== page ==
Border Morris is a traditional dance form originating from the Border counties between England and Wales – Shropshire, Herefordshire, Worcestershire and, to a lesser extent, Gloucestershire. It is particularly associated with winter, unlike our Cotswold Morris counterparts who generally dance out in the summer months.
Many of the tunes and dance figures are similar to those of Cotswold Morris, but the style of dancing is quite different. Border is far less intricate, and is much more earthy, sometimes aggressive, and often accompanied by whoops and roars from the dancers. As a spectacle, it is very dramatic – and of course, all our dances are based around the clashing of our sticks.
Most modern Border Morris sides wear ‘tattercoats’ and paint their faces. Styx of Stroud use the traditional black face paint. No one is quite sure how the black face tradition started, and there are several theories. Our preferred theory is that the original Border dancers would have been agricultural workers who would often be out of work during the winter months, and so would dance to try to earn a few extra pennies. To avoid recognition and hence prosecution for begging – which was illegal – they would black their faces with a mixture of soot and fat.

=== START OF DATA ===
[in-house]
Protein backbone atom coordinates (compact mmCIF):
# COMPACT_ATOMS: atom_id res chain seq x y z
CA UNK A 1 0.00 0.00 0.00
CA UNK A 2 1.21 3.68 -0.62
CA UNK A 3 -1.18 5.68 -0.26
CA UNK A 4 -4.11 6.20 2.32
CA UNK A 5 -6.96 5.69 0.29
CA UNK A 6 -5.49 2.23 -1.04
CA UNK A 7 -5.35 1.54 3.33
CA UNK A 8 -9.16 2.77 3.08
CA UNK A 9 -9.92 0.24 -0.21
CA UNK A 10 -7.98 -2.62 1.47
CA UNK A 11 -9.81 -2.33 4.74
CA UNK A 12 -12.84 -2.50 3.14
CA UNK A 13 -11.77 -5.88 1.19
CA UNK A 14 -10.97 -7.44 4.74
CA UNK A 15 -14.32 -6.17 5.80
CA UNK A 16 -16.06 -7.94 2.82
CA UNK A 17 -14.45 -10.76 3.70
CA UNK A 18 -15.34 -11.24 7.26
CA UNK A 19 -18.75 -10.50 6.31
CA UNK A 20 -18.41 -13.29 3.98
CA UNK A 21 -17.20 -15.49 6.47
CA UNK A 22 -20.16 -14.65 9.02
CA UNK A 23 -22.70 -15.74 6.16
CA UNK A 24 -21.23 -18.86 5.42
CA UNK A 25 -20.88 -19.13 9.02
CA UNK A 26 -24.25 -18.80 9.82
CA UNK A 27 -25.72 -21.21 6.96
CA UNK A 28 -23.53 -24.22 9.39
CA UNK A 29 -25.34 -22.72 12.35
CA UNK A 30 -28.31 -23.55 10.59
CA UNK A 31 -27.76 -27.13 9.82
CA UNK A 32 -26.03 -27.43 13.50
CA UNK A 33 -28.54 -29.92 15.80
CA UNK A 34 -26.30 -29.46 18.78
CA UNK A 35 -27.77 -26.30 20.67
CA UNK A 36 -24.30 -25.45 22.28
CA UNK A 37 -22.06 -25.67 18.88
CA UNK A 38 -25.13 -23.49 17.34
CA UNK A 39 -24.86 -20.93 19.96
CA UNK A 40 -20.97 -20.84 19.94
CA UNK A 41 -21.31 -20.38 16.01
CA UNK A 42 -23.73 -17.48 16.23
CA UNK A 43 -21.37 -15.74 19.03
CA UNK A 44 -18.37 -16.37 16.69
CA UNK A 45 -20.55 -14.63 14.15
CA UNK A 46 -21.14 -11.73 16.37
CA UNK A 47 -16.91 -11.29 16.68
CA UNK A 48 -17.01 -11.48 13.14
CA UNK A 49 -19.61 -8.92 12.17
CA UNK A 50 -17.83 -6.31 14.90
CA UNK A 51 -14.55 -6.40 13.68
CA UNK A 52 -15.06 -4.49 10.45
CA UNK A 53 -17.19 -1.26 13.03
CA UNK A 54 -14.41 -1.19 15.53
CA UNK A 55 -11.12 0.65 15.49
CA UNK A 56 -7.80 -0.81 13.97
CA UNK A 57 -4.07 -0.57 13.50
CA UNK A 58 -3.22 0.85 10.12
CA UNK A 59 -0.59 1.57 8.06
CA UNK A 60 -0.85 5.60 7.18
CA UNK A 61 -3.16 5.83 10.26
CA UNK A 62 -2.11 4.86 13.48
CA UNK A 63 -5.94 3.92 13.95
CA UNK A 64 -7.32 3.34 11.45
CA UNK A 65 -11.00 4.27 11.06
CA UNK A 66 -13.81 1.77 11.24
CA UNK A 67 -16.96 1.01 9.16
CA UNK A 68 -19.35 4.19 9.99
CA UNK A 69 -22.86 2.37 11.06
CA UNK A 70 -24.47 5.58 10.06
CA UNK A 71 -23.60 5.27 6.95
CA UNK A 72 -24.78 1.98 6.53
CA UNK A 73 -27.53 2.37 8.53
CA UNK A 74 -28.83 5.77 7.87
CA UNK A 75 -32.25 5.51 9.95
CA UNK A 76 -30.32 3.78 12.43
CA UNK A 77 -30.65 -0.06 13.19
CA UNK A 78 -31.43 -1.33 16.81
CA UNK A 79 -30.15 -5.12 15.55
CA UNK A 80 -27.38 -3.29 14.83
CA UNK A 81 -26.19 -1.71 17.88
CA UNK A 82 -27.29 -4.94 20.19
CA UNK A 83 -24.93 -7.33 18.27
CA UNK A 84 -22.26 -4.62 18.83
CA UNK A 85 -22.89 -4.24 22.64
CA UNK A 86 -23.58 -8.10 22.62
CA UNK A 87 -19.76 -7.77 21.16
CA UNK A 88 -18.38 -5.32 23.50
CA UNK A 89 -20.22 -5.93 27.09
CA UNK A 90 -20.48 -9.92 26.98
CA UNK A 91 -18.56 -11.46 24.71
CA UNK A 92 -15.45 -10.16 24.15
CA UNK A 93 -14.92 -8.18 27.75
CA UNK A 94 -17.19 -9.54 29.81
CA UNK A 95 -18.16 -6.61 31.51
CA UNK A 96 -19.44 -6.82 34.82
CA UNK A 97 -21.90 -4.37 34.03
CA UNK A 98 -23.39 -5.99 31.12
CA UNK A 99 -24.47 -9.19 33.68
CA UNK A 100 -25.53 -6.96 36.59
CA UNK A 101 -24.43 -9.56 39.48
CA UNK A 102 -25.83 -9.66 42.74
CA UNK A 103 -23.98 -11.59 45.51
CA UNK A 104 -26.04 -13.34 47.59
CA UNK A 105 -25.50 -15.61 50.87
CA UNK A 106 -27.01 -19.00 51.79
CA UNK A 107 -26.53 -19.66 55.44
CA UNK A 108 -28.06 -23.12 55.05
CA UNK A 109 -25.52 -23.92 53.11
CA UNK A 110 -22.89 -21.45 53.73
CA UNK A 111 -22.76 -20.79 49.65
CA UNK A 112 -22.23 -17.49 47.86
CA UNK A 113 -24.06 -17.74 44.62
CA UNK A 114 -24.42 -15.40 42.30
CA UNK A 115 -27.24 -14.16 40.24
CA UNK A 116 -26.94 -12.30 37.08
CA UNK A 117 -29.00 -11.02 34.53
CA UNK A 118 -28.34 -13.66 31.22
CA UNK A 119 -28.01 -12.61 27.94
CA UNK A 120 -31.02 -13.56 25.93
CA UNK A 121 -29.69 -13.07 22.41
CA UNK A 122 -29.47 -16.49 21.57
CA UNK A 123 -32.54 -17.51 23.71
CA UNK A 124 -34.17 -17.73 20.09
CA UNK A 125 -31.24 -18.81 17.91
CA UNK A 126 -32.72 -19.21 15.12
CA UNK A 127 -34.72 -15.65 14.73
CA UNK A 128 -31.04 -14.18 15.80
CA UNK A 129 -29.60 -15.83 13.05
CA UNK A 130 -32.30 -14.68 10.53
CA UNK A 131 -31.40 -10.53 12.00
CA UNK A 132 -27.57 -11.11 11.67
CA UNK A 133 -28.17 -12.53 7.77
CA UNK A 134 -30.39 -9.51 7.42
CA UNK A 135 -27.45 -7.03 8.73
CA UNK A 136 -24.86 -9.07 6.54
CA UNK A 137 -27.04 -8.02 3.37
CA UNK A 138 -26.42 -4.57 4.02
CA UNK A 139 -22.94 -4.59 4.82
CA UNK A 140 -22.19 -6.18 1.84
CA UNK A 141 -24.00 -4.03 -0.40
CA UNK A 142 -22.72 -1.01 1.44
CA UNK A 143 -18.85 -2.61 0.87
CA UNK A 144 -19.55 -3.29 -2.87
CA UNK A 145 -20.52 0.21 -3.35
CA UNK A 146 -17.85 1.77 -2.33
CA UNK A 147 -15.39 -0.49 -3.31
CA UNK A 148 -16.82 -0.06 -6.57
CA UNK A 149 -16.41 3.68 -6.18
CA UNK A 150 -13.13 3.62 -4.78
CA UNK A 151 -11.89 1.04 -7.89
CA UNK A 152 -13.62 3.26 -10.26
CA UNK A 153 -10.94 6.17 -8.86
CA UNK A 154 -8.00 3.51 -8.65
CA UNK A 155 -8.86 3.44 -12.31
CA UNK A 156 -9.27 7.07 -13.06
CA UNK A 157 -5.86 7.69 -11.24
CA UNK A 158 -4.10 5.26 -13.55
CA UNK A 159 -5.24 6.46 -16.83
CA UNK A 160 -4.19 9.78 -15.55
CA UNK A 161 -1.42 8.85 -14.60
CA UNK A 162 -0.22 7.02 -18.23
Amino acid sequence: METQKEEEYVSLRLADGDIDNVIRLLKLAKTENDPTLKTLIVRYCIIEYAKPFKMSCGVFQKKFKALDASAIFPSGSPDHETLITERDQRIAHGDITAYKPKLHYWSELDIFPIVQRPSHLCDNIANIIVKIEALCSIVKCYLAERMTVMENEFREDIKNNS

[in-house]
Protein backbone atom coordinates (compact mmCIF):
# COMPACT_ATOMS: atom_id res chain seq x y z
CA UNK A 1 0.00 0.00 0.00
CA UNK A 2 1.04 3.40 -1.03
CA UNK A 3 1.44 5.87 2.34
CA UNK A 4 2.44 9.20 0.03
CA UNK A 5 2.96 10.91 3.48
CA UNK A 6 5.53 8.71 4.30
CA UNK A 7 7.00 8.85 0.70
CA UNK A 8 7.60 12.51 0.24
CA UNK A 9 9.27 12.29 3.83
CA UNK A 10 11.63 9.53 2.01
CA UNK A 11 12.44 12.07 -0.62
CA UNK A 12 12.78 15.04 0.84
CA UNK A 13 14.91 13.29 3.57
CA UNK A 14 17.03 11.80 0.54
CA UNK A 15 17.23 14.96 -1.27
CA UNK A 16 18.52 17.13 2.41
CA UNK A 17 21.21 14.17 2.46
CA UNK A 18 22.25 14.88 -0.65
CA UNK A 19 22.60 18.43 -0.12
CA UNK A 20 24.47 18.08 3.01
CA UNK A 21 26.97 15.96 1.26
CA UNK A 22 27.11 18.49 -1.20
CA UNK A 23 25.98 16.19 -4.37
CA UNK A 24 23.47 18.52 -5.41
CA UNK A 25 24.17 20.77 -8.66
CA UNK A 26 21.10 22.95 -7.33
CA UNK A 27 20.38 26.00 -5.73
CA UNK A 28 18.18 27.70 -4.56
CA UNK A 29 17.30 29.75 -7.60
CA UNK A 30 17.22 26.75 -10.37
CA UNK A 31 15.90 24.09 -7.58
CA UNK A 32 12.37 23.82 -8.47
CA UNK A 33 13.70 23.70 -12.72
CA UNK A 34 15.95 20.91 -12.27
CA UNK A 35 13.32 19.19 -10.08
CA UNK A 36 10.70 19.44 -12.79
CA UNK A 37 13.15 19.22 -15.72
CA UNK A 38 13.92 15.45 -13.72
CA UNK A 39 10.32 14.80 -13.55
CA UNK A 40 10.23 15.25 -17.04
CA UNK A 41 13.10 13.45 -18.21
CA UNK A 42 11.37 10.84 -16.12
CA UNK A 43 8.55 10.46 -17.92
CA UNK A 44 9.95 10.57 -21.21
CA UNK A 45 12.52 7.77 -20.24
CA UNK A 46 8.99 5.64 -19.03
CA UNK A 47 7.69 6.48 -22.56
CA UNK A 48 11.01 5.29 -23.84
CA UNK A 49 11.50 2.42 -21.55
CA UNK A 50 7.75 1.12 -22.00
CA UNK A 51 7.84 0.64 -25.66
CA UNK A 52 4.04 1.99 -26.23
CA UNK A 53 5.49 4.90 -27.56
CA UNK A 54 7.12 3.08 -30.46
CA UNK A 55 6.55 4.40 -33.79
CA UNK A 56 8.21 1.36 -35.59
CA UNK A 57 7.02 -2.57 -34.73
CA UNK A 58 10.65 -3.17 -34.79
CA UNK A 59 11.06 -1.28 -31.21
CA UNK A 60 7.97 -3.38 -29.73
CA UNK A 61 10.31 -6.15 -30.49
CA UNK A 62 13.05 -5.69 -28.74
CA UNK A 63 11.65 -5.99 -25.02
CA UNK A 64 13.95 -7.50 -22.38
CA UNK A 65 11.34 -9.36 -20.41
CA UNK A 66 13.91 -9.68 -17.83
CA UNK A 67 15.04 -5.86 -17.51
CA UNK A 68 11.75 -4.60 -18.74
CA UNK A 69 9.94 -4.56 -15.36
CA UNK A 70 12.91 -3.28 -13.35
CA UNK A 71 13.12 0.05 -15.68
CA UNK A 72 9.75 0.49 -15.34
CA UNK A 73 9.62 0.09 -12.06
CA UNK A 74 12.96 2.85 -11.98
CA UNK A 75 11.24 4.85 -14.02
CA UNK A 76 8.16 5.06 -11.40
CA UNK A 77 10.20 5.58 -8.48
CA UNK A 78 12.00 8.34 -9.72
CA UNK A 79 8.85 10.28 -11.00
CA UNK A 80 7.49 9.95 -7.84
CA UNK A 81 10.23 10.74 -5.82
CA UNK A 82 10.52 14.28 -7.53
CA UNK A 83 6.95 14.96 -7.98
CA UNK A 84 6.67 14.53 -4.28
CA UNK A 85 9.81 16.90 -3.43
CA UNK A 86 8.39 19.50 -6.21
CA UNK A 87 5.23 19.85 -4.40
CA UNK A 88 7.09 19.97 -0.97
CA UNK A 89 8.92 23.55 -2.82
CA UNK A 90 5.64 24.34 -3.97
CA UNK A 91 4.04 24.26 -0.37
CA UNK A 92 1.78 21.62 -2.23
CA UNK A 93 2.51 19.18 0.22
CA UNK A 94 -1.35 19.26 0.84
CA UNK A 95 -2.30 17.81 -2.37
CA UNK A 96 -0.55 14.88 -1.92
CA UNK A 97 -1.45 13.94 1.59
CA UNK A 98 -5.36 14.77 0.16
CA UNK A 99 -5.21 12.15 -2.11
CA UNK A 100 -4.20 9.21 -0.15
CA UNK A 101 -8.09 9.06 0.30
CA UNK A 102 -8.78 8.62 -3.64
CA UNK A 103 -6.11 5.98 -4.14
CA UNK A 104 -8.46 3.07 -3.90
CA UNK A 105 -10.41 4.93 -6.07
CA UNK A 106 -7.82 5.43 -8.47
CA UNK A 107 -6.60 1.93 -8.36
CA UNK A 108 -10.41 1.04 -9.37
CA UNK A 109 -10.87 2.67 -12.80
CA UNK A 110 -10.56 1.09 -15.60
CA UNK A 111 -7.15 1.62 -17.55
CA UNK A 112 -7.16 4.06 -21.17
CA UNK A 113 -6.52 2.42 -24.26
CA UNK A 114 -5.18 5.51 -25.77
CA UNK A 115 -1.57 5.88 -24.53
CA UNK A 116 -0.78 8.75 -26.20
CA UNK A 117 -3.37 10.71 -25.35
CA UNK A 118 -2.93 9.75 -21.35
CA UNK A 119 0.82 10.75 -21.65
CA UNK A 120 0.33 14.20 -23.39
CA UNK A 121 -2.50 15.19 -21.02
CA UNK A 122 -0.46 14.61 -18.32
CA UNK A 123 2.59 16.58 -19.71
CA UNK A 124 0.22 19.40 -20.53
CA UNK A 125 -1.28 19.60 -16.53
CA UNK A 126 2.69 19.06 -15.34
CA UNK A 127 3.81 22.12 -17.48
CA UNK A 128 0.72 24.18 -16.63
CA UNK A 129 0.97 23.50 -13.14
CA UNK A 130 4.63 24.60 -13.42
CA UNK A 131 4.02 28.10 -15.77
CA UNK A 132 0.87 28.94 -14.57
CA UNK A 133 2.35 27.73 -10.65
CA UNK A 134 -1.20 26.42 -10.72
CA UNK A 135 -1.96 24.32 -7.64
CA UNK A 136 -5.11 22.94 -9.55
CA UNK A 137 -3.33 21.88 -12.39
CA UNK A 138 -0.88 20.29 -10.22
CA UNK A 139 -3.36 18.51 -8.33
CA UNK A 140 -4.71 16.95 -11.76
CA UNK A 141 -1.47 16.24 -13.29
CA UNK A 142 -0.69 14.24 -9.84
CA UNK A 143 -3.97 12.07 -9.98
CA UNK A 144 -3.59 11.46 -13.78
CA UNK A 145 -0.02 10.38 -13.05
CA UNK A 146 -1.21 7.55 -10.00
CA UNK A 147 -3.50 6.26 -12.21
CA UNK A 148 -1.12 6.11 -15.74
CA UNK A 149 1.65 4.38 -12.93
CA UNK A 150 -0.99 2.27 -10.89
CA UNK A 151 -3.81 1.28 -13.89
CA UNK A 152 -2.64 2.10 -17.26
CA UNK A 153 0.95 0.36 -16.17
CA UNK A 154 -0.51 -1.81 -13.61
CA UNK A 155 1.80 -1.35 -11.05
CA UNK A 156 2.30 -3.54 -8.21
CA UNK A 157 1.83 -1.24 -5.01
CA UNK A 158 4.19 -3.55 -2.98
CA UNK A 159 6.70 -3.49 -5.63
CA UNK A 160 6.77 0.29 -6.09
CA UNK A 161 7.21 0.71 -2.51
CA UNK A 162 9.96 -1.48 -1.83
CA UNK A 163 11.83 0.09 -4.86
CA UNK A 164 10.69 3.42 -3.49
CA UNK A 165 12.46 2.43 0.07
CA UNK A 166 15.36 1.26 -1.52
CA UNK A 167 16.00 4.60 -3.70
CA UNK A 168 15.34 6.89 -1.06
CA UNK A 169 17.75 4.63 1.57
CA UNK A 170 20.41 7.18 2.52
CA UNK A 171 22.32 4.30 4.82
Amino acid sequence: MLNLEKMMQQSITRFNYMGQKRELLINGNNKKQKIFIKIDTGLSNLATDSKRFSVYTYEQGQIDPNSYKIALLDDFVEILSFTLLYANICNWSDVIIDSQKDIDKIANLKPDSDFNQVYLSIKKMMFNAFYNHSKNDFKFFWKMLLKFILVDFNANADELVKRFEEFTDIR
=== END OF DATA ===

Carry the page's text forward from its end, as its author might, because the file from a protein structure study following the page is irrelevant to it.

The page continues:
In recent years, there has been some concern about ‘blacking up’ and whether the practice could be perceived as racist. There are absolutely no racial connotations to this – we black our faces purely as a matter of tradition. Early in 2017 a morris dancer wrote to the Secretary of State for Culture, Media and Sport to express his concern that this tradition was becoming increasingly demonised out of political correctness. To see the interesting and encouraging reply he received, together with an accompanying explanatory document from the Joint Morris Organisations, click here.